Kindergarten teacher Kim VanBrocklin is fascinated with the brain.
VanBrocklin has been using brain-based learning initiatives in her teaching for nearly two decades and has always valued studies in how neurocognition and brain plasticity can benefit early learners. So when she got a chance to evaluate her students’ abilities with a reading research app, she jumped at the chance.
“Over so many years of teaching I’ve seen themes come and go,” said VanBrocklin, a teacher at Edgewood Campus School. “But the brain is the brain, and when I’ve seen functional MRI scans of how blood flows in regions that are attending, remembering or even struggling, it is fascinating to see how learners are wired.”
By knowing more, VanBrocklin said, she can tailor her instruction.
“I can really optimize what we are doing in the classroom. You just have the short window of nine months to maximize (students’) opportunity for growth,” VanBrocklin said. “Brain-based teaching involves the creation of a classroom that enhances how a child receives, processes and outputs information.”
VanBrocklin is partnering with the Massachusetts Institute of Technology on an app using games to detect red flags for dyslexia and assess reading readiness in children ages 4 to 8 through an accessible and scalable method. The goal is to eventually make the app available worldwide at no cost.
When VanBrocklin toured the brain lab at MIT in 2019 as part of a “Learning and the Brain” presentation, she met researchers from the University of Connecticut who were looking for teachers to pilot the program. The app was designed by researchers affiliated with MIT, the University of Connecticut and the University of California San Francisco.
As part of the project, enough Kindles for each student were shipped to VanBrocklin. Then while her students played cognitive and research-based literacy games on the Kindles, researchers Katie Gelsomini, Kristen Johnson and Ruby Vu collaborated with VanBrocklin and her kindergartners during individual Zoom sessions.
The app is called Application for Readiness in Schools and Learning Evaluation, or APPRISE. The screener evaluates response time, working memory, processing speed, executive functioning skills, sound-segmentation and alphabetic recognition through child-centered games. As soon as the games are completed, data is sent in real time to statisticians at MIT. Parents receive information about their child’s performance, and data points can be used by educators to tailor interventions or programming initiatives.
Dr. Fumiko Hoeft, director of the Brain Imaging Research Center at the University of Connecticut and faculty member at the University of California San Francisco, and Roland Hancock, associate director of the Brain Imaging Center at the University of Connecticut, conceived the app in 2014. Hoeft, along with Devin Kearns at the University of Connecticut, John Gabriell at MIT, and the Dyslexia Center at University of California San Francisco, are leading the project, which is currently in the final validation phase.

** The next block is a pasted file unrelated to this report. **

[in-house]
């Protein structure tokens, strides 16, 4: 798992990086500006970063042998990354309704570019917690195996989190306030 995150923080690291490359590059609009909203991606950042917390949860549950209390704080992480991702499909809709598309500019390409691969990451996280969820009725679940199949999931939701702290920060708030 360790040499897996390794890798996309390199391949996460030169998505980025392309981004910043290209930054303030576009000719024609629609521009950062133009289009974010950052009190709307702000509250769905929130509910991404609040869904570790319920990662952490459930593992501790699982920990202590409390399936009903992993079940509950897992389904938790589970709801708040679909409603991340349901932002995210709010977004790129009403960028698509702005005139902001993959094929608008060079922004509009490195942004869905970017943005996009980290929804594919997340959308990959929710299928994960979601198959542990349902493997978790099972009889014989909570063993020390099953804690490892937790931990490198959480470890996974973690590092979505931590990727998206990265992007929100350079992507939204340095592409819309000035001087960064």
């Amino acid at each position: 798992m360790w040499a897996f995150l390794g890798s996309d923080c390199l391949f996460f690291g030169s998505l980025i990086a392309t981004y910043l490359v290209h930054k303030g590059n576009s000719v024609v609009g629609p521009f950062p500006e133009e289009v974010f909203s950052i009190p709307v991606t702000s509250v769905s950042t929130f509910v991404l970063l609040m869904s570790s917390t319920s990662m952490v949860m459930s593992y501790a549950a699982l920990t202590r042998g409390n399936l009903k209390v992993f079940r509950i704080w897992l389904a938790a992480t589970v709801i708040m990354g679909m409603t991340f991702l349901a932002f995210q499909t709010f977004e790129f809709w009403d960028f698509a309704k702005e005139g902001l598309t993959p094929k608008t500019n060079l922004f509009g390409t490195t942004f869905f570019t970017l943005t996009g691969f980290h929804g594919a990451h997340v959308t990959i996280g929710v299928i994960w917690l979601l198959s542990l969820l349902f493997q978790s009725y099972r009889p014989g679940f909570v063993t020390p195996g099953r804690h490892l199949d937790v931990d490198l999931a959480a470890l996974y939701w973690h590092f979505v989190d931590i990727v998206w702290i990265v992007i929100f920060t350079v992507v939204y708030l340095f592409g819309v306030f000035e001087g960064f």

Educators can get more information about taking part in the study at www.appriseproject.org.
VanBrocklin said all the parents of students in her classroom agreed to have their children involved.
Laura Spencer, whose son Jackson is a student of VanBrocklin, said literacy is so important for a child’s development, whether they are really excelling at it or there are areas where they need to improve.
“It is a milestone that has to be met. If children aren’t able to read, it can hold them back academically in the future,” said Spencer, who has a bachelor’s degree in science for communication disorders and a doctorate in audiology.
“He loved it. He would get so excited,” Spencer said of her son’s involvement with the project.
Early intervention is so important, added Anne Palzkill, president and principal of Edgewood Campus School, who arranged for substitutes when VanBrocklin needed to be away from her classroom.
“I am a firm believer if someone has a passion ... I am going to do what I can to support them,” Palzkill said.
Off to Harvard
VanBrocklin, who is in her first year at Edgewood after teaching at Madison Country Day School for 19 years, said she appreciated Palzkill’s support, especially during the COVID-19 pandemic, which already made the school year complicated. When the tests were being run, certain protocols were used, such as clear plastic dividers and separating students.
While VanBrocklin has attended “Learning and the Brain” workshops for years, she received a Herb Kohl Fellowship for being named one of the top 100 teachers in Wisconsin and used her stipend to take summer brain-based courses at Harvard University.
VanBrocklin said she is waiting for the results for her students to come back, and 4K and first-grade teachers at Edgewood Campus School also plan to pilot the app.
“We will definitely have takeaways that we can apply for years,” she said.
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